How to Flush DNS Cache in Mac OS X

Mar 21, 2008 - 20 Comments

Flush DNS Cache in Mac OS X Whether you’re a systems administrator or a web developer, or anything in between, chances are you’ll have to flush your DNS cache every once in a while to get things straightened out server-side, or even just for testing certain configurations.

Flushing your DNS cache in Mac OS X is actually really easy, but there are actually several different commands to use, and you will find the commands are unique to different versions of Mac OS X. We’ve got you covered regardless of what version of Mac OS X you’re running, from MacOS Sierra 10.12, 10.11, 10.13, OS X 10.10, OS X 10.9, all the way back to 10.4. So find your version of OS X, open your Terminal, and follow the appropriate directions below to get started.

Remember, each of these commands must be entered into the command line, by way of the Terminal applications (found in /Applications/Utilities/ in all version of Mac OS X). Launch that app first and then you can just copy and paste the commands in if you’d like.

Flush DNS Cache in MacOS Monterey 12, macOS Big Sur 11

With macOS Monterey, Big Sur, and newer, you can use the following command line string to flush DNS cache:

sudo killall -HUP mDNSResponder

Flushing DNS Cache in MacOS 10.12, 10.11 newer

For Sierra, El Capitan, and newer Mac OS releases:

sudo killall -HUP mDNSResponder

Clearing DNS Cache in OS X 10.10 Yosemite

Running Yosemite? Clearing DNS caches in OS X Yosemite has changed again, split into MDNS and UDNS or combined like we’ll use below, here’s the command that is needed:

sudo discoveryutil mdnsflushcache;sudo discoveryutil udnsflushcaches;say flushed

You can read much more about resetting and flushing DNS cache in OS X Yosemite here if you’re interested.

Flush DNS in OS X 10.9 Mavericks

Rere is how to flush the DNS cache in 10.9:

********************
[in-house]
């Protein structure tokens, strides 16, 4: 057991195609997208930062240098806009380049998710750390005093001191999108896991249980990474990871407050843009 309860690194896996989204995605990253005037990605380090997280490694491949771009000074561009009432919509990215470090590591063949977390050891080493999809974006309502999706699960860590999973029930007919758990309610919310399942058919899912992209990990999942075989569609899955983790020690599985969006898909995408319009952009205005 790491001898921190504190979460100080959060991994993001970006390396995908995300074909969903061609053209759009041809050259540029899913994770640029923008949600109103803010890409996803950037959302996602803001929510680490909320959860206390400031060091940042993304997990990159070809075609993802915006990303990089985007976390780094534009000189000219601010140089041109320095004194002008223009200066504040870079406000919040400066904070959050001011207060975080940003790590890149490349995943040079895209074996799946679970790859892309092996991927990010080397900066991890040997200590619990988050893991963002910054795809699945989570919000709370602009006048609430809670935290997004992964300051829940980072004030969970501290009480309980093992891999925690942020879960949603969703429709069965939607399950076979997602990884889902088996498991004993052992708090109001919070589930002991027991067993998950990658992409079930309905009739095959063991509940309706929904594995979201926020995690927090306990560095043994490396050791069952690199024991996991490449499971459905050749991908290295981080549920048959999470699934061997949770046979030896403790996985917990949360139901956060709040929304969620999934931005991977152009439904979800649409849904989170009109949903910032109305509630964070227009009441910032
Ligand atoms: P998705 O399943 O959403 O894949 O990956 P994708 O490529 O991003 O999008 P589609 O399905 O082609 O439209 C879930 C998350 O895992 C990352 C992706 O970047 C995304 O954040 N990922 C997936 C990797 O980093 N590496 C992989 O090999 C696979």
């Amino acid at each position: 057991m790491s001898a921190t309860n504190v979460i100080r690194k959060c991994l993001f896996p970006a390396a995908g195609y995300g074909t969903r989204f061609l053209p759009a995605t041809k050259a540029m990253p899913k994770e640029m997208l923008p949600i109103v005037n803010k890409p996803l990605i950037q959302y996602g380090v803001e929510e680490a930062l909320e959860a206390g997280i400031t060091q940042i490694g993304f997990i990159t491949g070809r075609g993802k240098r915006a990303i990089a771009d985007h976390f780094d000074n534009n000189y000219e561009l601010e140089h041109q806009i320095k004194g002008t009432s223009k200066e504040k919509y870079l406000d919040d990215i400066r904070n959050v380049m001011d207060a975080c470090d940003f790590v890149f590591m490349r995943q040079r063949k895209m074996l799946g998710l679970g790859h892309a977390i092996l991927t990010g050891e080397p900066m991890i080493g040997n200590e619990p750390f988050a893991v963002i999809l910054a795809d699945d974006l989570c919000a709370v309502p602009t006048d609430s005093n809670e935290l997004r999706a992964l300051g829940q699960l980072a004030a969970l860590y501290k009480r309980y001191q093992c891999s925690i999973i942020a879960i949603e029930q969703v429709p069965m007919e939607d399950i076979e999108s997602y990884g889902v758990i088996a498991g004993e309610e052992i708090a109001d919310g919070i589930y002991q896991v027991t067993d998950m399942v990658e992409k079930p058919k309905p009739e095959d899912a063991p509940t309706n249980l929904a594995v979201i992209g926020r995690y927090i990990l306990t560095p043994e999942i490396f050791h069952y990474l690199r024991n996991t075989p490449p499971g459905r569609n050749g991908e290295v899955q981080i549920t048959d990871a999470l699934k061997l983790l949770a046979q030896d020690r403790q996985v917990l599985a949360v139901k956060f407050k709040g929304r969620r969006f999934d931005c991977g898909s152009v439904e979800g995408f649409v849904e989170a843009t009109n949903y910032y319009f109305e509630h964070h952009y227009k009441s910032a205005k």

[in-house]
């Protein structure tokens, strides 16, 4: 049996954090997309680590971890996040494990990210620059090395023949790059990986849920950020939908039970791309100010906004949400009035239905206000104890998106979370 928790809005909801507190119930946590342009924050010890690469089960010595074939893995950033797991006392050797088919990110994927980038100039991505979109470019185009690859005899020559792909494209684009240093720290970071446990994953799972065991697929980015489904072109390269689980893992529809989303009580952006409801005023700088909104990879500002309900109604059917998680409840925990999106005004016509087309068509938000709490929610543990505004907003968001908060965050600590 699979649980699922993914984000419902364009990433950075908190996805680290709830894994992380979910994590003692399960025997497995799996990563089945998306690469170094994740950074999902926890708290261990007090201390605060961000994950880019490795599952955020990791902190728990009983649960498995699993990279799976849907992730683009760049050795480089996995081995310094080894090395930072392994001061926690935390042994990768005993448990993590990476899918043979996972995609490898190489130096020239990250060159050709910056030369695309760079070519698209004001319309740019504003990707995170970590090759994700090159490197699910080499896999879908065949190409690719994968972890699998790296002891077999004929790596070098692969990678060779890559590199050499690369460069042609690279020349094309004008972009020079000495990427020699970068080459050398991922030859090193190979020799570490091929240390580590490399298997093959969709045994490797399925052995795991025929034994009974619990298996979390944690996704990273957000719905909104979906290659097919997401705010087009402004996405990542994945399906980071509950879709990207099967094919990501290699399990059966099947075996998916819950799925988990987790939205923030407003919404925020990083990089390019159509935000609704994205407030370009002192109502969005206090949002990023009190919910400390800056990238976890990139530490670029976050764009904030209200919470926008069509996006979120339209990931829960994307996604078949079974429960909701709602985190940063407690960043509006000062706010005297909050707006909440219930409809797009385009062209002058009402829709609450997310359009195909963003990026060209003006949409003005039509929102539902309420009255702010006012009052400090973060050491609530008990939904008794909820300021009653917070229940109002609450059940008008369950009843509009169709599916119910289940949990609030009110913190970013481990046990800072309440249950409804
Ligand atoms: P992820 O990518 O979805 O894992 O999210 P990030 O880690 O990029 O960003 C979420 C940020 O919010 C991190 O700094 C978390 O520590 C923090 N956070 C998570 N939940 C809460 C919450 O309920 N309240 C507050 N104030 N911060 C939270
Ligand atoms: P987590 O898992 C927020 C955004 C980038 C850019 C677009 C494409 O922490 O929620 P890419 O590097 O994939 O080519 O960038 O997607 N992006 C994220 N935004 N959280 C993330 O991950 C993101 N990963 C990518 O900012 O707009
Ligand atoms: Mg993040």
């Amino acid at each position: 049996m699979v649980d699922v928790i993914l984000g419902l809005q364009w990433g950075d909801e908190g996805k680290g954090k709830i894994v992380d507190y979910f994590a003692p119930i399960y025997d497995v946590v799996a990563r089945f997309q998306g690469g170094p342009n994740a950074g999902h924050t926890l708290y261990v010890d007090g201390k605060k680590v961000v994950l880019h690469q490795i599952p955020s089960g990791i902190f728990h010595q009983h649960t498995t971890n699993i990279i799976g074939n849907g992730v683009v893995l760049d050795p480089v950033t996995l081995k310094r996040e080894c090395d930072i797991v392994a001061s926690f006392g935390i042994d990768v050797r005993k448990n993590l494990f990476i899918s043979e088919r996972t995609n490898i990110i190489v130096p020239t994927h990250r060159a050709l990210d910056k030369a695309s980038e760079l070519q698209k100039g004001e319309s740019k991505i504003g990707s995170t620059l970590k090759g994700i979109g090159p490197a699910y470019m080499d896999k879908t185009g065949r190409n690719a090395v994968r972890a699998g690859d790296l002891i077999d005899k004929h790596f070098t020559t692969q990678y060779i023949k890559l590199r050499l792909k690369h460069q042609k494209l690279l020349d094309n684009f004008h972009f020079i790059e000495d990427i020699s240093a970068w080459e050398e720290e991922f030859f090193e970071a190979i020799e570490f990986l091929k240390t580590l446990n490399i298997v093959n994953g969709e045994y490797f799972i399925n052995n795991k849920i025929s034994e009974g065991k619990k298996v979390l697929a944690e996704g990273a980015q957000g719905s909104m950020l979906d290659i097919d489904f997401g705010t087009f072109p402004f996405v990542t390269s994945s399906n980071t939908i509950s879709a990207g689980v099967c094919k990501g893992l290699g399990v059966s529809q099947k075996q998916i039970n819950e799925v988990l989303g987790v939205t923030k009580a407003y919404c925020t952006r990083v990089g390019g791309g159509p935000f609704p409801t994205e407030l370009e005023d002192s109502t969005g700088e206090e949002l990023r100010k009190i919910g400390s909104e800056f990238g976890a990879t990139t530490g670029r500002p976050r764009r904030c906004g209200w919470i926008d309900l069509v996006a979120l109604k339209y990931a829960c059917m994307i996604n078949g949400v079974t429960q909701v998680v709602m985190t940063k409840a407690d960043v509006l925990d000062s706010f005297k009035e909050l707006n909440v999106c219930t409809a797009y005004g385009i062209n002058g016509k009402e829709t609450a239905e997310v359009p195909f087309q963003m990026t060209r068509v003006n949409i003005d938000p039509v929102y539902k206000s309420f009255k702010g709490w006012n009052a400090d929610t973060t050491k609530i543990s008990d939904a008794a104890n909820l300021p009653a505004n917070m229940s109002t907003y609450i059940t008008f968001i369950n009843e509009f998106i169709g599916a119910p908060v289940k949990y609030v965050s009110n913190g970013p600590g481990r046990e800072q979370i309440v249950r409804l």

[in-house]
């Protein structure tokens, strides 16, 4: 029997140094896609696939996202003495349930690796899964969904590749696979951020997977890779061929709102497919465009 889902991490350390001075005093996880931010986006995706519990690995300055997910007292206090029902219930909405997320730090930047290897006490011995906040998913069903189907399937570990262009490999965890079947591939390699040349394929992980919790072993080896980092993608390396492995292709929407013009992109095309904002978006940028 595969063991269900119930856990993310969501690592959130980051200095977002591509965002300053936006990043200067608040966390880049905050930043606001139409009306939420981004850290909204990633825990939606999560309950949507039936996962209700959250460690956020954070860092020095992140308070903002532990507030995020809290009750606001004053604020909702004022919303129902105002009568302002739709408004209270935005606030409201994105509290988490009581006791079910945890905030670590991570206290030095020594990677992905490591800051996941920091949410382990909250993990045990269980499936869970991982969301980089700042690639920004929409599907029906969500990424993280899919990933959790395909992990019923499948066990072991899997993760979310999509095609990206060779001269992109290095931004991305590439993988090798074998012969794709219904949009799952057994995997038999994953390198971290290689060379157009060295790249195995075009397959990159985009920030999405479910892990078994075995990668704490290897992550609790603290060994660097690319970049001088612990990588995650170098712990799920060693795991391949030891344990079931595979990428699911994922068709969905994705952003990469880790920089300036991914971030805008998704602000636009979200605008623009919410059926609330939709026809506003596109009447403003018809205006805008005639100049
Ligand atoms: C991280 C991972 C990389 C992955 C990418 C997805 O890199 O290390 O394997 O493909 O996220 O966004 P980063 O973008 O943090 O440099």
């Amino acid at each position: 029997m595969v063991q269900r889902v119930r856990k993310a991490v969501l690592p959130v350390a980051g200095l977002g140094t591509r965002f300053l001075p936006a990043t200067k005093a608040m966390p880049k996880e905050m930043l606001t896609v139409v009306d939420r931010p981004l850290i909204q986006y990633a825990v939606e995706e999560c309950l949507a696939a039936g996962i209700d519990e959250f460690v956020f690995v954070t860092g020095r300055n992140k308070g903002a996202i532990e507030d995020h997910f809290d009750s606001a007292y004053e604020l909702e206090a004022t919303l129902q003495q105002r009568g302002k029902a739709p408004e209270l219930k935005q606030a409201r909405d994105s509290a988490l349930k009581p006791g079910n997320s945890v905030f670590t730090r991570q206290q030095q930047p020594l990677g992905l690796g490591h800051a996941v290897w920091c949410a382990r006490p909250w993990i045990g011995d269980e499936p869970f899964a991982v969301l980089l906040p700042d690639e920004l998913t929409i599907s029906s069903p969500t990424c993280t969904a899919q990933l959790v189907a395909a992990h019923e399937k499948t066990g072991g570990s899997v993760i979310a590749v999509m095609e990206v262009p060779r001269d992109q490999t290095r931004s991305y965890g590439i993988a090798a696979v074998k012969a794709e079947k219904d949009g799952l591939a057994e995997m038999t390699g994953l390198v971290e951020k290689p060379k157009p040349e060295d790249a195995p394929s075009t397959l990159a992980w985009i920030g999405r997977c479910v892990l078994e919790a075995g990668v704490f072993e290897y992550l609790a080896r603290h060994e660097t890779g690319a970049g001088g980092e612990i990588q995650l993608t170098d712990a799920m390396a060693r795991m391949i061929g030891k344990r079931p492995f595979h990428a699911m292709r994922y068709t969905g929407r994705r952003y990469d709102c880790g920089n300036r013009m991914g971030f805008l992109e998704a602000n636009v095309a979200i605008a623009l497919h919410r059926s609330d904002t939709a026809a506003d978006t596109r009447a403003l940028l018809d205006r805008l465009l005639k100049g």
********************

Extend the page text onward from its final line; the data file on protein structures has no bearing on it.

dscacheutil -flushcache;sudo killall -HUP mDNSResponder

You will need to enter the admin password for this task to complete. If you notice, it combines killing mDNSResponder with the standard dscacheutil, making it a two step process to first, flush cache, then reload the DNS handling in OS X so that the changes take effect.

Flushing DNS Cache in OS X Lion (10.7) and OS X Mountain Lion (10.8)

Launch Terminal and enter the following command, you will need to enter an administrative password:
sudo killall -HUP mDNSResponder
Note the dscacheutil still exists in 10.7 and 10.8, but the official method to clear out DNS caches is through killing mDNSResponder. You can also find that process running in Activity Monitor.

One helpful trick if you find yourself flushing the DNS frequently is to setup an alias for that command string in your .bash_profile or in the profile of your shell of choice. A simple bash alias for flushing cache could be this:

alias flushdns='dscacheutil -flushcache;sudo killall -HUP mDNSResponder'

Save that into .bash_profile, then typing “flushdns” would prevent having to use the full command string in the future.

Flush DNS Cache in Mac OS X 10.5, Mac OS X 10.6

Launch Terminal and issue the following command:
dscacheutil -flushcache
All done, your DNS has been flushed. On a side note, the dscacheutil is interesting in general and worth taking a look at, try the -statistics flag instead for some stats.

Flush DNS in Mac OS X 10.4 Tiger, & 10.3

Type the following command in the Terminal:
lookupd -flushcache

That’s it, that’s all there is to it. Now your DNS settings should be as you intended them to be, which you can easily verify with various networking tools like http, ping, nslookup, traceroute, curl, or whatever else is appropriate to your specific situation.

If you find something isn’t working and DNS does not appear to have changed, verify the version of OS X you’re running and use the appropriate commands for the latest version. If you’re still having problems after that, try a different machine ideally on a different network (like a cell phone) to verify that it’s not an issue with the remote server.


Related articles:

Posted by: Paul Horowitz in Command Line, How to, Mac OS, Tips & Tricks


» Comments RSS Feed

  1. Lucia says:

    Using Mac OSX Sierra. Entered code to clean DNS “sudo killall -HUP mDNSResponder” into terminal. It shows “Password” with what looks like KEY. I tried entering the password after the KEY. Nothing happens. How do I know the terminal is cleaning the cache or not? I used my password to start the computer prior to attempting the cleaning. Using same password in terminal. Please respond. Computer running terribly slow.

    • Corey says:

      I have Mac high Sierra 10.13.6. I had the exact same issue as you. I was attempting to clear the cache because of problem with playing iTunes audio but like you I could not enter the password. In my case, however, a simple computer restart fixed the iTunes problem.

    • Keith says:

      the website is a joke above that I entered in.